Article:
No body system works in isolation; both similar and vastly different structures alike work together to make the human body function properly. The muscular system and nervous system, for example, help each other perform their respective motor and sensory duties. Muscles protect the delicate network of nerves that run throughout the body and also provide the brain with valuable information. Nerves, meanwhile, serve as a conduit between muscles and the director brain in full ranges of movement. Both systems are also important in digestive processes, heart functioning, and in maintaining a proper body temperature.
Perhaps the most apparent beneficiary link between the muscular system and nervous system involves the muscles' role in protecting the nerves. In addition to movement, muscles also give internal structures layers of strong and durable protection. The nerves are among these internal structures.
In addition, muscles lend a lesser-known helping hand to the nervous system. Nearly every muscle is populated with receptors that catalog most movements the body makes. These sensory receptors also evaluate environmental conditions surrounding the muscles. This information is relayed back to the brain, so that instructions for upcoming body movements or positions can be planned for accordingly.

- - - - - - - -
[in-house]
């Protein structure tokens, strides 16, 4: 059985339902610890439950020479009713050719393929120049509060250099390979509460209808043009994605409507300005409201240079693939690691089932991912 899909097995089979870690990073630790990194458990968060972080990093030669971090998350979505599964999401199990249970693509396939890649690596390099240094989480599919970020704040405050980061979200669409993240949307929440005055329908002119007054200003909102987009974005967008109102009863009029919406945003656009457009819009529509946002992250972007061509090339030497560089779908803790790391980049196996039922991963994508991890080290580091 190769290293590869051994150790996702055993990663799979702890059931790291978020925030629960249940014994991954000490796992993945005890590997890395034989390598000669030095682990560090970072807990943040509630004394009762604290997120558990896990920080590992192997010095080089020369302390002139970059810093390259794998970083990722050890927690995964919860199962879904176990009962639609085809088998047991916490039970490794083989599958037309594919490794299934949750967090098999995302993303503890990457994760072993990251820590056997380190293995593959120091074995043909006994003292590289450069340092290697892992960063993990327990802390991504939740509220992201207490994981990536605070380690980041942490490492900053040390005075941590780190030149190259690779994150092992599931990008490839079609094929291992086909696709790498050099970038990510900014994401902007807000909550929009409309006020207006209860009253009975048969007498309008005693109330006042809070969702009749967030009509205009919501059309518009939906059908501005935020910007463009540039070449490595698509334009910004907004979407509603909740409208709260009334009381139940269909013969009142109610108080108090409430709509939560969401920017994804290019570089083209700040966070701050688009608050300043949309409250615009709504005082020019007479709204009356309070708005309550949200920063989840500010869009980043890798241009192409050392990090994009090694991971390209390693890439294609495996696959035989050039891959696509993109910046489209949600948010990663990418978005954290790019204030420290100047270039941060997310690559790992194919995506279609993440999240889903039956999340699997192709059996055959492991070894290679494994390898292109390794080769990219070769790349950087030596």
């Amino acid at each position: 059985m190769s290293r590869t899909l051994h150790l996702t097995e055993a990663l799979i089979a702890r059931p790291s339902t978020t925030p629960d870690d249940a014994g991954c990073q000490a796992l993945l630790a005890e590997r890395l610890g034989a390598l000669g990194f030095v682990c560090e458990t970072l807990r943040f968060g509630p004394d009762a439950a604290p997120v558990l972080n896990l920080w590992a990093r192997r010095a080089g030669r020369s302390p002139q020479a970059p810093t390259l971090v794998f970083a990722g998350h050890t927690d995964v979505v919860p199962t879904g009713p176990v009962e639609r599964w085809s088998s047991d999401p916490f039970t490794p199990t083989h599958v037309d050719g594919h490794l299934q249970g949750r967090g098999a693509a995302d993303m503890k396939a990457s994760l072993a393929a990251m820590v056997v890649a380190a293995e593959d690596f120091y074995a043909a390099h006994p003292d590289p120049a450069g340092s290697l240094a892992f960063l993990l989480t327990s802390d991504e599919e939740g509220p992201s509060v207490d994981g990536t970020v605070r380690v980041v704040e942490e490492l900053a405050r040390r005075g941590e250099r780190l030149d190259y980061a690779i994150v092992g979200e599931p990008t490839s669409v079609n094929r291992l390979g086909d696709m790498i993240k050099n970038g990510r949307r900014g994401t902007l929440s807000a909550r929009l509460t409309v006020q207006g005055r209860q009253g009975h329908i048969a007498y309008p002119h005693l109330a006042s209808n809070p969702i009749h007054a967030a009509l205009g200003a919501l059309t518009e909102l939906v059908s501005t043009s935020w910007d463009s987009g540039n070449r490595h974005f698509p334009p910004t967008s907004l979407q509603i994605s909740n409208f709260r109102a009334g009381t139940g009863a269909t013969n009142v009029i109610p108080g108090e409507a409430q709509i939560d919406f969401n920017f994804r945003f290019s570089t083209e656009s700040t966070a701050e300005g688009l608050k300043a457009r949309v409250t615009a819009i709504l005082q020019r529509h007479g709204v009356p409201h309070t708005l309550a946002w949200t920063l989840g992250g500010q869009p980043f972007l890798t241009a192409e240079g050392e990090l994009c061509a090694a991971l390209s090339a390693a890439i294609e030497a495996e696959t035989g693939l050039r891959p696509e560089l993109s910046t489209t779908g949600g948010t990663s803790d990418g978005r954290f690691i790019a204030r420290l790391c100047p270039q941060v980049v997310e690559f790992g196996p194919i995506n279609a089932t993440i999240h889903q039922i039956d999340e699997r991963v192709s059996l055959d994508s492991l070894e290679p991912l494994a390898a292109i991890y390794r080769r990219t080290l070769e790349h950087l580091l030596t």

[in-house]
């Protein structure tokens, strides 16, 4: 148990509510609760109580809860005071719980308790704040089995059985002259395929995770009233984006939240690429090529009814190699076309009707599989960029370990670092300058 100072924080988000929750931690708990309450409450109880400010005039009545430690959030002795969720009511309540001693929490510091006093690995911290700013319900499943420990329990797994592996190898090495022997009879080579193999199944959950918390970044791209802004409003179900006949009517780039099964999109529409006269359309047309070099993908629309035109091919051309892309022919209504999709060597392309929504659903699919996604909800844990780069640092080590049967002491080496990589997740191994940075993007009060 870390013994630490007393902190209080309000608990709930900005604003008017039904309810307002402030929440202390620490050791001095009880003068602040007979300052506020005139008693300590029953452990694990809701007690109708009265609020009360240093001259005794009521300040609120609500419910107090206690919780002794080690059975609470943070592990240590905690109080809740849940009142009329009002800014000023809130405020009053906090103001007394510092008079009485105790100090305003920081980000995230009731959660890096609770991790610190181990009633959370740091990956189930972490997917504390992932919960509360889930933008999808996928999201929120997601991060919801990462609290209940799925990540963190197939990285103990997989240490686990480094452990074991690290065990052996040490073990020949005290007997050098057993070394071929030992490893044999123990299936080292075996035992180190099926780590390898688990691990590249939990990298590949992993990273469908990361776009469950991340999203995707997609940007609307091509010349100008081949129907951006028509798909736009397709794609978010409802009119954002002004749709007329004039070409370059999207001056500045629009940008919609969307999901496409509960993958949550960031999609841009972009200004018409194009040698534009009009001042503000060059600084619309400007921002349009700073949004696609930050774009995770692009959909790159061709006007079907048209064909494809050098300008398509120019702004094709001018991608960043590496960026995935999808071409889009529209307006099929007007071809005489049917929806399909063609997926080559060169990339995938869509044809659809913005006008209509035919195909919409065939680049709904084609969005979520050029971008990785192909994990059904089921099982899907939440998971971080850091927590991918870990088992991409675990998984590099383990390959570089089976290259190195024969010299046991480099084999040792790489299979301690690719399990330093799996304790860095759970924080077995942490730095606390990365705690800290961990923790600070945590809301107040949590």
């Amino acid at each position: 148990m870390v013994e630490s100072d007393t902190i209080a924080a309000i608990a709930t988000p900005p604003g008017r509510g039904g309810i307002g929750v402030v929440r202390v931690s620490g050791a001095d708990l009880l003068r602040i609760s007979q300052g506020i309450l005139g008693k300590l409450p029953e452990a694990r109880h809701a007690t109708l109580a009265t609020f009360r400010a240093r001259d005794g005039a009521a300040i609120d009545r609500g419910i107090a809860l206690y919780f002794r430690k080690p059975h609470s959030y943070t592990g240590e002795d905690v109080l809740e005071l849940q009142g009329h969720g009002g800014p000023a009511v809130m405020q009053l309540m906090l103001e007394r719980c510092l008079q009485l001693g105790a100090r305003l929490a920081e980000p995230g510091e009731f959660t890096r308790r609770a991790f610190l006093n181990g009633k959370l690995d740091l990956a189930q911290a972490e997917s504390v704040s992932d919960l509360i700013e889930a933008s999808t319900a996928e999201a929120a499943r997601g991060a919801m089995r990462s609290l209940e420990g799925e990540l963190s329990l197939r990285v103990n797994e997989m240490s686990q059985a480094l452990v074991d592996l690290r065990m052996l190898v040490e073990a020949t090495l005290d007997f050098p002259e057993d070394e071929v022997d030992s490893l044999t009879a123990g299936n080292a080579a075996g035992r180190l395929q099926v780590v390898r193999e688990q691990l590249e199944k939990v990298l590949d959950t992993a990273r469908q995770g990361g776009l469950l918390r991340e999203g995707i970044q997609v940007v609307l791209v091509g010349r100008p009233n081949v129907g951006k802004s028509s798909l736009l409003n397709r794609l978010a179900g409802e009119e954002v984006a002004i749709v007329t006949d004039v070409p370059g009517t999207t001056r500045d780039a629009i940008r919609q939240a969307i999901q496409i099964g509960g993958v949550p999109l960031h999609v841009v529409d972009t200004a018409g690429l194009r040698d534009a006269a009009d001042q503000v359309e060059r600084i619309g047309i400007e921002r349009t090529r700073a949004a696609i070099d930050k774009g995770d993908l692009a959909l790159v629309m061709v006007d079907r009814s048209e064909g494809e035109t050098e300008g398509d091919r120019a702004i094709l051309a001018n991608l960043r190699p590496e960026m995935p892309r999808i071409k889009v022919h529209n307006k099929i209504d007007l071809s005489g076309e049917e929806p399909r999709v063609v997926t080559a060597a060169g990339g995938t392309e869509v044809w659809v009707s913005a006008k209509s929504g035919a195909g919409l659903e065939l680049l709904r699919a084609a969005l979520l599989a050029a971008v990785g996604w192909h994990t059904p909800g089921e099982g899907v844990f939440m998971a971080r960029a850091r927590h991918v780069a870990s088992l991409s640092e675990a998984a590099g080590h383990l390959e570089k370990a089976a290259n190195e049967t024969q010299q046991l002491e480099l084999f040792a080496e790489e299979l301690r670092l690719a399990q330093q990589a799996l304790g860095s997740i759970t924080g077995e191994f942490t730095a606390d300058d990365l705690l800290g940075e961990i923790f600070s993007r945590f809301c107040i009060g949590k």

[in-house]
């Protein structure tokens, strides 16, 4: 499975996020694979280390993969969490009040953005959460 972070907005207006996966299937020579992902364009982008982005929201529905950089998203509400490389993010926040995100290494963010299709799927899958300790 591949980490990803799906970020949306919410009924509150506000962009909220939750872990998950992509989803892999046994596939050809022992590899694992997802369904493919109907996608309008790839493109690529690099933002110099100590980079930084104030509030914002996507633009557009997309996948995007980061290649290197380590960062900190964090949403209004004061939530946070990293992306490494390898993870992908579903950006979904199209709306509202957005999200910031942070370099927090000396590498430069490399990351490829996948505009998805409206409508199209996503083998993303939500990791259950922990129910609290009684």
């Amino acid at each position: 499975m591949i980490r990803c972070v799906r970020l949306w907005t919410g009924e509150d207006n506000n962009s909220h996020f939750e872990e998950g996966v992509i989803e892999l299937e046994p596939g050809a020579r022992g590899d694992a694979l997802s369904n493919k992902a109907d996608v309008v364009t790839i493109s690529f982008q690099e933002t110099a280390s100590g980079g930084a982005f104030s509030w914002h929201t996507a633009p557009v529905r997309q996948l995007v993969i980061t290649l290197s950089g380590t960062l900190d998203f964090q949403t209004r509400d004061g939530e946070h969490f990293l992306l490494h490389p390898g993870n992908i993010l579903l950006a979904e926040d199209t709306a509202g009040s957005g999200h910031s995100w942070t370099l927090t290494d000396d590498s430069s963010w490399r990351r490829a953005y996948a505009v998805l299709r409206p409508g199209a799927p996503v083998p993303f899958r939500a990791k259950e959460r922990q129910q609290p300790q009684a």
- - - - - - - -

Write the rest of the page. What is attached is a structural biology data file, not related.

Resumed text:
Related to these functions, the muscular and nervous systems are mostly responsible for the implementation of body movements. While sensory nerves give the brain information, motor nerves attached to muscles serve as a direct link with the brain. When the brain sends its chemical messages, these impulses travel through motor nerves into muscular structures. Muscular contraction results, inducing movement.
The muscular system and nervous system also work together to maintain internal stability, otherwise known as homeostasis. Keeping a stable body temperature is perhaps one of the most important homeostatic functions, and muscles aid this process by moving the body and generating heat when conditions become too cold. Muscles usually receive these movement commands via the brain. As noted earlier, receptors in nerve fibers connected to the muscles will send signals notifying the brain of major sensory temperature changes. In the case of extreme cold conditions, the brain will then activate a number of bodily responses, including muscular movement.
Components of both the muscular system and nervous system are also found in the digestive tract and in the cardiac system. These muscles line digestive organs and help move food and digestive byproducts through the intestines and other digestive areas. As the food moves, it is broken down by surrounding substances. Since the brain controls the movements of all muscles, the muscular system and nervous system thus play a prominent role in digestion. They coordinate in a similar manner for the cardiac system, as cardiac muscles provide the essential foundation for heart contraction.